Come daylight, the car looked fine but, rather cruelly, that night had been when the seal on my car door had decided it didn’t want to be of service anymore, and politely detached itself from the edge of the door. Reassuring.
By the time I’d accepted that I would have to drive my possibly huntsman-claimed car, it had been a few weeks. On the way back from a morning swimming class, I was sitting at the traffic lights unscrambling the letters on the license plate in front of me. As a one in a million chance, today was the first day I hadn’t had my window rolled down, which was lucky because today was also the day that Mr Huntsman decided to show himself for round two of our feud. He crawled slowly up the outside of the driver’s seat window, revealing his big, cream belly, and up onto the roof. I had lurched over towards the passenger seat in terror, but by the time the lights switched to green, I had composed myself enough to hold the wheel.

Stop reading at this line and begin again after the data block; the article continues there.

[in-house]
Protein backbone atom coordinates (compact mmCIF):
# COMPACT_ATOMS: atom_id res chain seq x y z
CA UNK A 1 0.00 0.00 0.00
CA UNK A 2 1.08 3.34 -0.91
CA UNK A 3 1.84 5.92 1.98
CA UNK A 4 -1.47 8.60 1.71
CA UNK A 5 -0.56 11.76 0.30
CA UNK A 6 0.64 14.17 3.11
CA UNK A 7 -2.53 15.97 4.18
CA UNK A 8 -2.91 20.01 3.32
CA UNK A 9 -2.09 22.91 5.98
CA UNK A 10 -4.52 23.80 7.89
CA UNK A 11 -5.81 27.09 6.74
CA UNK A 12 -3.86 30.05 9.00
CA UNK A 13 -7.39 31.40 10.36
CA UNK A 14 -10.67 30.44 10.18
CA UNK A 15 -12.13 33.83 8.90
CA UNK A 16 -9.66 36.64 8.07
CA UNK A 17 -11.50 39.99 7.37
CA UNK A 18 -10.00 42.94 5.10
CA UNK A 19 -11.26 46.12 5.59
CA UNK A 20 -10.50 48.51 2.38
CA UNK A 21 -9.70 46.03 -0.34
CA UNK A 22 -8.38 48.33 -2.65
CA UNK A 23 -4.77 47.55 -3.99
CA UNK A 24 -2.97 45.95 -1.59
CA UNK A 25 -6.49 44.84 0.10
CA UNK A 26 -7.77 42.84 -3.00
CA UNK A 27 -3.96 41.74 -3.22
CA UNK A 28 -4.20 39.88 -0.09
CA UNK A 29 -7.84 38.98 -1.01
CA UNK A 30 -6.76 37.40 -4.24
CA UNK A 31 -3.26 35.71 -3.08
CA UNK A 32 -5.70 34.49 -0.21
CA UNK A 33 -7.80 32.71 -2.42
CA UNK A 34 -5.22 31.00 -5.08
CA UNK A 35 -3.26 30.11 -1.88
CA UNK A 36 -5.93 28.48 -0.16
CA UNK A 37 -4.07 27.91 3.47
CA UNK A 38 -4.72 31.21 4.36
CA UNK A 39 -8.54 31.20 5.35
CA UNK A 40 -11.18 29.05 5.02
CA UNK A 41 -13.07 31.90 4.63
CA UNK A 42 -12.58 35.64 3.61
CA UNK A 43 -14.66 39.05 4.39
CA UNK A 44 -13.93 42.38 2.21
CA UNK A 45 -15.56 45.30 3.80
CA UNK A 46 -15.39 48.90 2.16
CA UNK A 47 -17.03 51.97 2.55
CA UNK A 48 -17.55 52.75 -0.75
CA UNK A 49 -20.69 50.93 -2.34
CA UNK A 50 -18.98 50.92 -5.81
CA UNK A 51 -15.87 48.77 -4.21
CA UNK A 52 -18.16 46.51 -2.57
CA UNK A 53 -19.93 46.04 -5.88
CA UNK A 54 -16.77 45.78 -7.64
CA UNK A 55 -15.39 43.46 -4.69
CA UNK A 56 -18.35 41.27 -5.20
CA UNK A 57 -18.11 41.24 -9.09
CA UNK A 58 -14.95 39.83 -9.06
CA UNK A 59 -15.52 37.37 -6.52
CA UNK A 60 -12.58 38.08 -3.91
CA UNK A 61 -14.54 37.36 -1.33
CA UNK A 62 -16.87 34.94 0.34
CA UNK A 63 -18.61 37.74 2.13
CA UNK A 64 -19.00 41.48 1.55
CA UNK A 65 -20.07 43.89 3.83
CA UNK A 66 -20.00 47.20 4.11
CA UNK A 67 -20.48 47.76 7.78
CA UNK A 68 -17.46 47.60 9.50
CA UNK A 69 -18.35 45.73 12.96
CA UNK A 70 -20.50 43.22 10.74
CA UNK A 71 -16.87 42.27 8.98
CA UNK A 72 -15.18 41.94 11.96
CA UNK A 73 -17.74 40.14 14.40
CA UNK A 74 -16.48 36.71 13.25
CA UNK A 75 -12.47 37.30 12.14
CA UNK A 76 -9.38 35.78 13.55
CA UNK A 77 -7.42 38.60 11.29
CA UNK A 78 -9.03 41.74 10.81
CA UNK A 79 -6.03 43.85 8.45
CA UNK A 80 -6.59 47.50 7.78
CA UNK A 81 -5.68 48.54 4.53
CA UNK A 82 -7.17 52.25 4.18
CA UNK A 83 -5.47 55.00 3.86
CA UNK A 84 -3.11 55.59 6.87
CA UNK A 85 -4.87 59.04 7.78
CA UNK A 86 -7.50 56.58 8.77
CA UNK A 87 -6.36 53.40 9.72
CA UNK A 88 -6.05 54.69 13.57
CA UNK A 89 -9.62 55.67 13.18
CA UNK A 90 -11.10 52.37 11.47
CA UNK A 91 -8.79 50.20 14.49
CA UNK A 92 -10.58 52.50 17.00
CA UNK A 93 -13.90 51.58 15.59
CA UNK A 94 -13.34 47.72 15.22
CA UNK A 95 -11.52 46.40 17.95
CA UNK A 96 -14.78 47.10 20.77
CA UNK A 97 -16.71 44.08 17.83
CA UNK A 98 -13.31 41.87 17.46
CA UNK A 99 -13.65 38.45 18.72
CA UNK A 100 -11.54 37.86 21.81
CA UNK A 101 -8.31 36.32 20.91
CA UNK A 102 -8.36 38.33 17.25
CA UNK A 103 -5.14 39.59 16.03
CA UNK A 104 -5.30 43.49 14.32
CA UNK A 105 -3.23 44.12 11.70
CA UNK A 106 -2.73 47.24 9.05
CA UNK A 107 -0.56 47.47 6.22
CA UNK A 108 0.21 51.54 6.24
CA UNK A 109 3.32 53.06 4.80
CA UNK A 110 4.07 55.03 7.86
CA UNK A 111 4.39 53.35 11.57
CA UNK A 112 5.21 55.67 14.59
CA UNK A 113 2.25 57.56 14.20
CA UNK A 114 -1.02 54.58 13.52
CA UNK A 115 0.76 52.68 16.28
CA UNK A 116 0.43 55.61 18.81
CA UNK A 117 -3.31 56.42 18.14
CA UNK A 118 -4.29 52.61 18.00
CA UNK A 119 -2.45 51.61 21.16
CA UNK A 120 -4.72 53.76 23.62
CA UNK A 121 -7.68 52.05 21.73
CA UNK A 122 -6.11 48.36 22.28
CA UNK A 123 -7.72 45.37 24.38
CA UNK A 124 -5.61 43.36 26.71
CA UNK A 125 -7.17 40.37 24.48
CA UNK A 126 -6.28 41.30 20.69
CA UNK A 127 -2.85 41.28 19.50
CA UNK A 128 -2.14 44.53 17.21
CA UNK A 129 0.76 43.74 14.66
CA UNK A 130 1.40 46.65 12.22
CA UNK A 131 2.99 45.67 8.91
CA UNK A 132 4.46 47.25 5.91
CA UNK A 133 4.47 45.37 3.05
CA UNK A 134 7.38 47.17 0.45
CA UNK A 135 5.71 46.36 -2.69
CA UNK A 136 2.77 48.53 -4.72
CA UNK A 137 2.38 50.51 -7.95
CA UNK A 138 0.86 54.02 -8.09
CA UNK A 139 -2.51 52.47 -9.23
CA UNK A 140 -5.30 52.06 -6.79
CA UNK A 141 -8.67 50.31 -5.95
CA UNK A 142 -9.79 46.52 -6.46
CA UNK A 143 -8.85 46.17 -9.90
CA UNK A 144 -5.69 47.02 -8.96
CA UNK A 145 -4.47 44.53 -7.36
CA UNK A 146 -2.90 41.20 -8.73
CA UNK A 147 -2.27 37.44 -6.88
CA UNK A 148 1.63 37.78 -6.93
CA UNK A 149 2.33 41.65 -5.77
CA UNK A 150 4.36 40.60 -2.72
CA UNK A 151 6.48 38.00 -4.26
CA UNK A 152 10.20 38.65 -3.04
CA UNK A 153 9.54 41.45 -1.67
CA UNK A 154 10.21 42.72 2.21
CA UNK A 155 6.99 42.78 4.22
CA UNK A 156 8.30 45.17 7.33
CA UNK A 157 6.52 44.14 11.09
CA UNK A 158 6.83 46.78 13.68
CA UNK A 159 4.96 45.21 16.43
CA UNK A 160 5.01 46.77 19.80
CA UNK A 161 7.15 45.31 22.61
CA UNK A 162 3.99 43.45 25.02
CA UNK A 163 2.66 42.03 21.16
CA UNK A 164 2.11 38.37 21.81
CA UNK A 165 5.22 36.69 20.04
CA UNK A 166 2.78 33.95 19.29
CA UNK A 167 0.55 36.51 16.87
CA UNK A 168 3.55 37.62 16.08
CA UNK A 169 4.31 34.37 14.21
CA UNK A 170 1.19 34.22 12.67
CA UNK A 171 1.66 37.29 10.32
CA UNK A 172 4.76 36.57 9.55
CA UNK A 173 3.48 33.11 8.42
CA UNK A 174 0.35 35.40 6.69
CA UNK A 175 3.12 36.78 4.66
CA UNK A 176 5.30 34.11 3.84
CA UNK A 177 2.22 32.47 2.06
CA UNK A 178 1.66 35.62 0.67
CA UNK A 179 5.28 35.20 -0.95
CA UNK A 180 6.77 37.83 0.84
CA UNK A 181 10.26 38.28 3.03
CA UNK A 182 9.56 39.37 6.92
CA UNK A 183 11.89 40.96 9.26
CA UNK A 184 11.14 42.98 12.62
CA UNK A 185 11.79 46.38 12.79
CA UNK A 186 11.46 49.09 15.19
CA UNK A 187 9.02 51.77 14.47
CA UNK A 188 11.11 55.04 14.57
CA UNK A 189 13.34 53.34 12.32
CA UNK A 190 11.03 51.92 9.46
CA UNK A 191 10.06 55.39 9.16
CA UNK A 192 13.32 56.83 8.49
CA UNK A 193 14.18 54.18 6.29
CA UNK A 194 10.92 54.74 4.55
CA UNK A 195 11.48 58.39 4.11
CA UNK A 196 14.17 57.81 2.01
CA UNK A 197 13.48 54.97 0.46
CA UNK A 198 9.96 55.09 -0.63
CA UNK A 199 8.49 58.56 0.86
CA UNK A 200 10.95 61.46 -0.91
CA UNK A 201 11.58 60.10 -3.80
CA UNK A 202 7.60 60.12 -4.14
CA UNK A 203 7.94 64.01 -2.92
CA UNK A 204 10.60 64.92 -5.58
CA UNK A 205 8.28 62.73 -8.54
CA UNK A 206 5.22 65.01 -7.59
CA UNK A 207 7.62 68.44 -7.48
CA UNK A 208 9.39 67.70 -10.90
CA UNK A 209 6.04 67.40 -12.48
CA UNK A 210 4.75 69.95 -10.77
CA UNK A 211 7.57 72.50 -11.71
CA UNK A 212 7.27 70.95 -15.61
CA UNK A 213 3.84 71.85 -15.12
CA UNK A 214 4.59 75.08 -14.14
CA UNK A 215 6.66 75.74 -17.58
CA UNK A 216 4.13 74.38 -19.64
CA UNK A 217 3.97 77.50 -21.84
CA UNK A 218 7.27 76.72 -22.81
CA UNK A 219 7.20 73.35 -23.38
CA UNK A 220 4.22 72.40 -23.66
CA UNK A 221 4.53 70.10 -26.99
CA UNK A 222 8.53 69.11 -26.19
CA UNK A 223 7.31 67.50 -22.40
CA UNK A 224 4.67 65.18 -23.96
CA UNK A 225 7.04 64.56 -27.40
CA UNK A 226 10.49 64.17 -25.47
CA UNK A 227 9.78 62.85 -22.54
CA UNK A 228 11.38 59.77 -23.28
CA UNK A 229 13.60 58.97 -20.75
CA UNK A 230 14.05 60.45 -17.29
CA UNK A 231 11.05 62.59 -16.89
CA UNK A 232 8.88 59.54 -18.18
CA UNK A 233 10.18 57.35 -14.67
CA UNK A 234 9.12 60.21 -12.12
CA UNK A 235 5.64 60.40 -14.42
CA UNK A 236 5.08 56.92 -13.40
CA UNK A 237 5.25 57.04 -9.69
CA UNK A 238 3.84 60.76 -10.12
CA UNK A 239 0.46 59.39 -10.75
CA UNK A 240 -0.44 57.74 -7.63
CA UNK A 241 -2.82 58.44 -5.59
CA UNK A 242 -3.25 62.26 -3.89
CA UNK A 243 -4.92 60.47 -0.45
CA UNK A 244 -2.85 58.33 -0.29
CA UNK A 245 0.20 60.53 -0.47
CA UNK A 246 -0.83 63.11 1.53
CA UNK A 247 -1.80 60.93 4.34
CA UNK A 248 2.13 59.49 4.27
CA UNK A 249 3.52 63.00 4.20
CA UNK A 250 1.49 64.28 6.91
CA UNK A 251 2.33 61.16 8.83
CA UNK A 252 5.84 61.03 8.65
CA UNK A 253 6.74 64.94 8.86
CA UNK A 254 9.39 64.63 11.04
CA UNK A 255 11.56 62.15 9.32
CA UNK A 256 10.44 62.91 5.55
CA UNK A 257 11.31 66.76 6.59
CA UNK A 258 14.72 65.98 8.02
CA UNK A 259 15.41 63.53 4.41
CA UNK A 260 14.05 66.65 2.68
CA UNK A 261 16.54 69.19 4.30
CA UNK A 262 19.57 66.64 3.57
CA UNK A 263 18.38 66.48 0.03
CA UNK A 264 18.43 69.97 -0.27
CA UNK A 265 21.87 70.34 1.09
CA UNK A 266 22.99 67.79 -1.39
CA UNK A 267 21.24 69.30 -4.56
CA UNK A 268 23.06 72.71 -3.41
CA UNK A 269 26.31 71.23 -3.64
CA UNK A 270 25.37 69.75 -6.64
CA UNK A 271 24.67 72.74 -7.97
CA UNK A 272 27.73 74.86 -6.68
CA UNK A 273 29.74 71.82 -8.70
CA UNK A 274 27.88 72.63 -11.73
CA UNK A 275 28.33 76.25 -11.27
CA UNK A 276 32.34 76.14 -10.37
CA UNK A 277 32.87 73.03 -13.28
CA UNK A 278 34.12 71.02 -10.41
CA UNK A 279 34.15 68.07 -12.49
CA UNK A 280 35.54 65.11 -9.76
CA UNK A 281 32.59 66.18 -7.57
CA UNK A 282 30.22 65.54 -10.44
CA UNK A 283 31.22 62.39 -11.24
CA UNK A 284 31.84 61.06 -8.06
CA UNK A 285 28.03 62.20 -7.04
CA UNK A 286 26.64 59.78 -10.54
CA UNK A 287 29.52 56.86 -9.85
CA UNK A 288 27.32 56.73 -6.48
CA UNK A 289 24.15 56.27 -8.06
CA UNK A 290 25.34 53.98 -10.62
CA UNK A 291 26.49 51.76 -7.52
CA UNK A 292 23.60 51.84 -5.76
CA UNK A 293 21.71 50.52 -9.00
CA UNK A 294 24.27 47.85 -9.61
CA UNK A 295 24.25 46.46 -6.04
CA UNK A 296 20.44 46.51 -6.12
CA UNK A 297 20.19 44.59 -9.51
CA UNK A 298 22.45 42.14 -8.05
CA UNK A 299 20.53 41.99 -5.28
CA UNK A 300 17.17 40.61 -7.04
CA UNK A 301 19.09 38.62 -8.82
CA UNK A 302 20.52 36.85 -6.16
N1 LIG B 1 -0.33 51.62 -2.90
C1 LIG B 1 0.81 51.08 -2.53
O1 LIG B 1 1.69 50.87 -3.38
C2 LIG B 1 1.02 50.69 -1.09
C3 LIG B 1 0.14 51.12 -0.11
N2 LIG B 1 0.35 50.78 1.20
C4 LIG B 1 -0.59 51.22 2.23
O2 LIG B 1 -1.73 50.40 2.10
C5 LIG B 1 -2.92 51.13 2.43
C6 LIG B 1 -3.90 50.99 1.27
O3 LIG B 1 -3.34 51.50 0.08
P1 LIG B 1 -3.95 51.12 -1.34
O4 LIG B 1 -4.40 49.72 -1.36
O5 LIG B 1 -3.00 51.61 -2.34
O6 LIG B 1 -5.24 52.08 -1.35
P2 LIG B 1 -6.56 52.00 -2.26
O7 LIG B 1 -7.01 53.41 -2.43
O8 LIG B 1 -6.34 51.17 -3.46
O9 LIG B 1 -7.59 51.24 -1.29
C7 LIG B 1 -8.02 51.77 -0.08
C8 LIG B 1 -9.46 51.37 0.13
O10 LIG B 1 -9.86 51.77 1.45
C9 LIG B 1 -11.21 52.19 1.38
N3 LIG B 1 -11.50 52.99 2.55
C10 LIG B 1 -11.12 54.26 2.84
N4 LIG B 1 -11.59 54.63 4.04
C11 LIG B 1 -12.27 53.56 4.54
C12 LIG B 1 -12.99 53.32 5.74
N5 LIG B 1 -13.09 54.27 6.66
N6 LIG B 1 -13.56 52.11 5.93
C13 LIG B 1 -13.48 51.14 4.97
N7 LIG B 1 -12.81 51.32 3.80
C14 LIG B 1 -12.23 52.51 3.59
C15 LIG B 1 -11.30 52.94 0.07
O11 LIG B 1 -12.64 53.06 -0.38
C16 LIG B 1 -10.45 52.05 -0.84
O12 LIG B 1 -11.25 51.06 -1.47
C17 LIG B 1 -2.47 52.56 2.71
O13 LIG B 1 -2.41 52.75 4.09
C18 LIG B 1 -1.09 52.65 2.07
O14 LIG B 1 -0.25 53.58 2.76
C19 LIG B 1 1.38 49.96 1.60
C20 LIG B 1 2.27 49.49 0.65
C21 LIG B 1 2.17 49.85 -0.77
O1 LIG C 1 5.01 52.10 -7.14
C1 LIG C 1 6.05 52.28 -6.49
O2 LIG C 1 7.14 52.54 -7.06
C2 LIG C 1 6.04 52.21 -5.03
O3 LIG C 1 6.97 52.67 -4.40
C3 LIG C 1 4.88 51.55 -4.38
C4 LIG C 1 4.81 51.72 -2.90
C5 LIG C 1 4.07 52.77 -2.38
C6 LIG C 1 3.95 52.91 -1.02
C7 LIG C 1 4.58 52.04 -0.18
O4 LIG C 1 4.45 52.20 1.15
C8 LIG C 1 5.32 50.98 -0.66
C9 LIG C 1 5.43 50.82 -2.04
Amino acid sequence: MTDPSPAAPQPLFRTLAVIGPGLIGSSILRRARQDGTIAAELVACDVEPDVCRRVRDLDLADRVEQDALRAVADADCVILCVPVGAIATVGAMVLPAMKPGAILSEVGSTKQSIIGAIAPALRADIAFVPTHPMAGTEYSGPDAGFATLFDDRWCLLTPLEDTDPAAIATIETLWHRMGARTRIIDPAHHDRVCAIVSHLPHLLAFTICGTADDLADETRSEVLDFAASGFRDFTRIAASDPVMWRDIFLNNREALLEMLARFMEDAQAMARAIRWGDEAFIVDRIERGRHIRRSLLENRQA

Sixty seconds later I was parked outside the house. That’s when it hit me. I didn’t know if the spider was still on the roof, and if so, how close to the door it was. Somehow, this eight-legged mastermind had not only outsmarted me, a science graduate, but trapped me forever inside the car simply by being elusive. Farewell sanity. Farewell world. Change my address.
I did end up managing to escape with a singular, frantic leap. Yes, the spider may still very well have set up camp somewhere in my vehicle and yes, my hair follicles don’t know what’s hit them every time I turn on the engine, reach for the bread, flick on a light, turn a corner, open a door or move a curtain.
There goes a peaceful life.